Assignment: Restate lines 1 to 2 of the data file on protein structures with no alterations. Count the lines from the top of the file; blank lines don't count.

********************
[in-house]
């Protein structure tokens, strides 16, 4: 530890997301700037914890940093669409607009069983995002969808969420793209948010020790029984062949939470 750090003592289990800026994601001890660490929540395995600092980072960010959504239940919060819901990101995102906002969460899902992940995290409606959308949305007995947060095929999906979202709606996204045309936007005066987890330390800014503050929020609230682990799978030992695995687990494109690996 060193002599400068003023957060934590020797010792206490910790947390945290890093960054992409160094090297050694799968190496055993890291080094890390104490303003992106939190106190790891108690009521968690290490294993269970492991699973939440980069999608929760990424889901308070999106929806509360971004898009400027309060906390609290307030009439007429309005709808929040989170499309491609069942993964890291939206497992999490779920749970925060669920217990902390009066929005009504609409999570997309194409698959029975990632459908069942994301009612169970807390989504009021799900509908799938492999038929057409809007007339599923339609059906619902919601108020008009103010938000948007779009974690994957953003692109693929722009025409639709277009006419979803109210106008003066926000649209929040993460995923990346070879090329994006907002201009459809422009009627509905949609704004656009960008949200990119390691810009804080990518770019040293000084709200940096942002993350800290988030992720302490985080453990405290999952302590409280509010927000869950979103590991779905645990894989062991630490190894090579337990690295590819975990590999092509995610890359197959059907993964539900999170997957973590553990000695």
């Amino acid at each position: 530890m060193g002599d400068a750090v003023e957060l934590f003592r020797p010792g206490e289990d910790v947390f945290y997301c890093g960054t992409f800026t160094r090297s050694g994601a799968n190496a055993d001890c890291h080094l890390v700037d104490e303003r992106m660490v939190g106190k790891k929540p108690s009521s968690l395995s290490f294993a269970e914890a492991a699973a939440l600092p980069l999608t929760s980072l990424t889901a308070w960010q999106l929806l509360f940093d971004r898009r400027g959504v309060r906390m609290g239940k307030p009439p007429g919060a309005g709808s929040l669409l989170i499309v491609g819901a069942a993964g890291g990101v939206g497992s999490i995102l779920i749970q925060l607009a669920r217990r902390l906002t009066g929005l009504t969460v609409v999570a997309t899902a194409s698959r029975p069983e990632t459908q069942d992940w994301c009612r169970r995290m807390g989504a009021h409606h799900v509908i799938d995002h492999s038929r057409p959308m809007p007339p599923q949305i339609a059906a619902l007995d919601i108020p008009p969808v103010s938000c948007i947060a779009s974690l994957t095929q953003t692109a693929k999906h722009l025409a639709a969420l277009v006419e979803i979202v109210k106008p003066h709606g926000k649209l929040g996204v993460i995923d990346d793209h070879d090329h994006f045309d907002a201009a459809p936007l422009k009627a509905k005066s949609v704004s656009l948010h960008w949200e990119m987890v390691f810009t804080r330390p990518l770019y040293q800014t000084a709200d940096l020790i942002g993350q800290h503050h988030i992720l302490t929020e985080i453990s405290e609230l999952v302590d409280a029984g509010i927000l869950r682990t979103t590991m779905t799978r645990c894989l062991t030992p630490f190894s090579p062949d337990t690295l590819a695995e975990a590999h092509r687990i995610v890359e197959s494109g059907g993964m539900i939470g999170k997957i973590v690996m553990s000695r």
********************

[in-house]
């Protein structure tokens, strides 16, 4: 530890997301700037914890940093669409607009069983995002969808969420793209948010020790029984062949939470 750090003592289990800026994601001890660490929540395995600092980072960010959504239940919060819901990101995102906002969460899902992940995290409606959308949305007995947060095929999906979202709606996204045309936007005066987890330390800014503050929020609230682990799978030992695995687990494109690996 060193002599400068003023957060934590020797010792206490910790947390945290890093960054992409160094090297050694799968190496055993890291080094890390104490303003992106939190106190790891108690009521968690290490294993269970492991699973939440980069999608929760990424889901308070999106929806509360971004898009400027309060906390609290307030009439007429309005709808929040989170499309491609069942993964890291939206497992999490779920749970925060669920217990902390009066929005009504609409999570997309194409698959029975990632459908069942994301009612169970807390989504009021799900509908799938492999038929057409809007007339599923339609059906619902919601108020008009103010938000948007779009974690994957953003692109693929722009025409639709277009006419979803109210106008003066926000649209929040993460995923990346070879090329994006907002201009459809422009009627509905949609704004656009960008949200990119390691810009804080990518770019040293000084709200940096942002993350800290988030992720302490985080453990405290999952302590409280509010927000869950979103590991779905645990894989062991630490190894090579337990690295590819975990590999092509995610890359197959059907993964539900999170997957973590553990000695």